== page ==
Stalkers Blog

by | Apr 22, 2024 | News, Uncategorized | 0 comments

Despite the recent changes made in Scotland where the close season for male deer has been abolished, most deer managers I speak to fully intend to honour the old seasons, and so the significance of the 1 April 2024 was not lost. Many stalkers’ thoughts will have been turning towards the Roe buck for some time. It is always one of the most eagerly awaited times of year, and there is little to beat the excitement of heading out at first light on opening morning.

And whilst this is mostly about the excitement of getting out after a buck, it also has a lot to do with the longer daylight hours and some warmer weather as we say goodbye to the winter. There is a definite and tangible feel-good factor in the air. As a deer manager, I am constantly monitoring roe on my ground but particularly so in early Spring when I can fully assess how the deer have fared over the winter months. Strangely, it is the most critical period for many species.

Few animals do well if it has been cold and very wet; this causes them to lose condition rapidly, with the younger and older deer being most susceptible. It is bizarre that the time of highest mortality is just as we are on the cusp of nutrient-rich buds and shoots emerging, with better times literally around the corner.

I almost hesitate to mention the word ‘trophy.’ There is such a stigma that surrounds the term, which is mostly complete and utter nonsense and is borne out of misinformation and often downright lies. I have never in all my years as an outfitter met any stalker who only wants to go out and shoot only large males.

This was brought home to me recently after a conversation with one of my regulars who seemed almost embarrassed to ask me about the possibility of shooting a quality roe buck. This is someone who has stalked with me for around 20 years, shooting many deer, all of which were cull animals and taken as part of his efforts to assist me with some ground that I manage and, in the main, were taken for his own table; he is trying to live as sustainably as possible. However, he had decided that he would like to try for a decent roe buck and have that mounted on his wall. There is nothing wrong with that, and it is a great shame that folk are uncomfortable at wanting to do this.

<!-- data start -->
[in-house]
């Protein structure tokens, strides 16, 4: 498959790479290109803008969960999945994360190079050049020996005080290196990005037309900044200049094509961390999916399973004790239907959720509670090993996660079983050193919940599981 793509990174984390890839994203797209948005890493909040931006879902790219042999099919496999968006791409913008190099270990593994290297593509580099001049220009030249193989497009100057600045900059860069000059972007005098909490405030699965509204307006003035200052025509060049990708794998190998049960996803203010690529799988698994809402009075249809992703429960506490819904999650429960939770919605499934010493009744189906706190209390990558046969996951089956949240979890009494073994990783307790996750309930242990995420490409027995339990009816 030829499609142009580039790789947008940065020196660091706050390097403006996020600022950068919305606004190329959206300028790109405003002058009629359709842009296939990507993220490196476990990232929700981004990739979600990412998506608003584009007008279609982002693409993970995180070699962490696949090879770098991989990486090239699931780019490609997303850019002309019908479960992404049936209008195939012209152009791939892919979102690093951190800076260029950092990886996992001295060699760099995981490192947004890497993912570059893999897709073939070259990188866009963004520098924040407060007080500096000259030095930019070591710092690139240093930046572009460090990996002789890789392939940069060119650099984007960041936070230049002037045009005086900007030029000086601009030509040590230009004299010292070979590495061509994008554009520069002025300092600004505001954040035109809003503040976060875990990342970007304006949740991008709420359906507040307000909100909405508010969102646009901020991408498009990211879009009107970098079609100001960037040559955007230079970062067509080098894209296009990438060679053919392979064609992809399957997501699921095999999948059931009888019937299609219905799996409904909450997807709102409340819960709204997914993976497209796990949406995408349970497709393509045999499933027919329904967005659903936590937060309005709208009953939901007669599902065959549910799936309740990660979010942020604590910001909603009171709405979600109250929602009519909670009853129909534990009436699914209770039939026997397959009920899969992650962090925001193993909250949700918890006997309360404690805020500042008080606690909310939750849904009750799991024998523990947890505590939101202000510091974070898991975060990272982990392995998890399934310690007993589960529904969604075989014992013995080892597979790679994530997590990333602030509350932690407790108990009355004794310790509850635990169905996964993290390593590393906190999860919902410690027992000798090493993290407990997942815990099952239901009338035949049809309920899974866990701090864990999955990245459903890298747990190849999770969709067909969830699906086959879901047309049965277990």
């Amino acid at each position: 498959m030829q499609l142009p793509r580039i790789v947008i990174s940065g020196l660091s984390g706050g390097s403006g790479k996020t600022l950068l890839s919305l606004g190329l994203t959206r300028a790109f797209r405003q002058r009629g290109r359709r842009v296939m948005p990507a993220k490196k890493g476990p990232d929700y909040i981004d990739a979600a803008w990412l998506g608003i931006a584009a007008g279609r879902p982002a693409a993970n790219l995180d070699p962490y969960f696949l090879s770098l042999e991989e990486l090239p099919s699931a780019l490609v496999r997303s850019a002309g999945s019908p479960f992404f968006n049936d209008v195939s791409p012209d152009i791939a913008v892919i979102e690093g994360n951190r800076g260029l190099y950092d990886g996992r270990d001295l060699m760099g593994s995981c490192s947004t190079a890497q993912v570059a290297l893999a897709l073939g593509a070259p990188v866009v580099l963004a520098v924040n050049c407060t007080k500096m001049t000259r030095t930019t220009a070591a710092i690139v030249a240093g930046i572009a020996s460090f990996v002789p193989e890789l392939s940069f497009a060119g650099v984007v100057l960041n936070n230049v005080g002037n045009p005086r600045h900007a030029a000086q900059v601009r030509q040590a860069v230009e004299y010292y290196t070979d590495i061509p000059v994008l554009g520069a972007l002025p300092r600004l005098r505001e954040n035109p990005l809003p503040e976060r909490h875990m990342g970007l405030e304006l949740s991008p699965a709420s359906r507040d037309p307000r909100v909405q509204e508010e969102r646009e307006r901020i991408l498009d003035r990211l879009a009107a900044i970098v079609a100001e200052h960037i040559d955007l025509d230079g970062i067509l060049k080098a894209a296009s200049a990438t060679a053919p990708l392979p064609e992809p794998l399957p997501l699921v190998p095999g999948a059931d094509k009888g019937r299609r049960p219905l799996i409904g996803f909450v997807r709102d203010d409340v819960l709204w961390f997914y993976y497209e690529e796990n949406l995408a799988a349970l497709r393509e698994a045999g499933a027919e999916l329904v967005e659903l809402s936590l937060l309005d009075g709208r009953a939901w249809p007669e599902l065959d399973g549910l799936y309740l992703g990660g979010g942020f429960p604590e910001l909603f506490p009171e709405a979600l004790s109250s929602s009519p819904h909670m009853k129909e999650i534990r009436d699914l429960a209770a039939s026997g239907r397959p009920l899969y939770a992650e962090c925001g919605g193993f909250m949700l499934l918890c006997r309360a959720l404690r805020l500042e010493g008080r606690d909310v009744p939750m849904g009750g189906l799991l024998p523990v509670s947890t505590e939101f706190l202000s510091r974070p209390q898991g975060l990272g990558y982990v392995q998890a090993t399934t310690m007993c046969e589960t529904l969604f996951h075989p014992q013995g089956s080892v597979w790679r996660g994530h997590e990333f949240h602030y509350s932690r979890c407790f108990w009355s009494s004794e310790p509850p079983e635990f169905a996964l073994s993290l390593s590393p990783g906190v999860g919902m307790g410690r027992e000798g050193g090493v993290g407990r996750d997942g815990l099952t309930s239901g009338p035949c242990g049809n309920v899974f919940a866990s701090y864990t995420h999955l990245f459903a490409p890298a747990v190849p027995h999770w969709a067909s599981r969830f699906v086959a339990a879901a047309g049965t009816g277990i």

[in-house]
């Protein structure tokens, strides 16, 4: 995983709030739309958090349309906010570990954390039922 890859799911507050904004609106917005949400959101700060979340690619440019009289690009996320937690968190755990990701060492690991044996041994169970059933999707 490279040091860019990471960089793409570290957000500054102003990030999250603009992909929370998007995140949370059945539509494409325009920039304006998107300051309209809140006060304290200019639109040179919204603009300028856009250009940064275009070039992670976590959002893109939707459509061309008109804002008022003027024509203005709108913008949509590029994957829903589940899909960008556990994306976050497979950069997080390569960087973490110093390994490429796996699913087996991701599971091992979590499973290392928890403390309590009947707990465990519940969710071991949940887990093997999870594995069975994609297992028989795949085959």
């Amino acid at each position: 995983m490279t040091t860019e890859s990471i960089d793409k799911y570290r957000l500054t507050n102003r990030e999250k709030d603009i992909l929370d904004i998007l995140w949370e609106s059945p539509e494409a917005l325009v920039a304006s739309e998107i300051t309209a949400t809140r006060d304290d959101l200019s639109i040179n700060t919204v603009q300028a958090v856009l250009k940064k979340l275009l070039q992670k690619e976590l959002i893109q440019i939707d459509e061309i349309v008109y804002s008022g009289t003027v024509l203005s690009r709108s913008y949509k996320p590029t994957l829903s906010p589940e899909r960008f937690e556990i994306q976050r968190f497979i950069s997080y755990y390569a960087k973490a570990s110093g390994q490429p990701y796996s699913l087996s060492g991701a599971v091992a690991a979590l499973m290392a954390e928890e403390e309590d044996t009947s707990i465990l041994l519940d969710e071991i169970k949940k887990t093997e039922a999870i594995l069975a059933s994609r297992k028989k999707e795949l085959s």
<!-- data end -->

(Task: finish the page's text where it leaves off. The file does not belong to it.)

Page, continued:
To consistently produce superior quality roe bucks, then the management of the roe in the area must be good. Sufficient males must be left to mature, with deer numbers in balance in the habitat that they occupy, with the females also being controlled. The first thing that suffers if this management is not in place are the deer themselves and the habitat which they occupy.

When I first set up approaching 20 years ago, some of the ground that I now manage had been syndicated, so guys were travelling from different areas south of the border for 2 to 3 days at a time, independently for their stalking. They shot roe as the opportunity presented but followed no clear plan, little point leaving a young 6-point buck to mature and continue to look for a lesser beast when they might not get another chance, or the next guy up might shoot it. I have been in the same situation myself and have done just this, which is perfectly understandable. However, now by applying some management principles, we produce medal class roe bucks each year from this same ground where only 10 years ago this simply did not happen. I might not shoot any younger bucks here which are showing promise until they are starting to go back, or there are mature bucks coming through on the same block.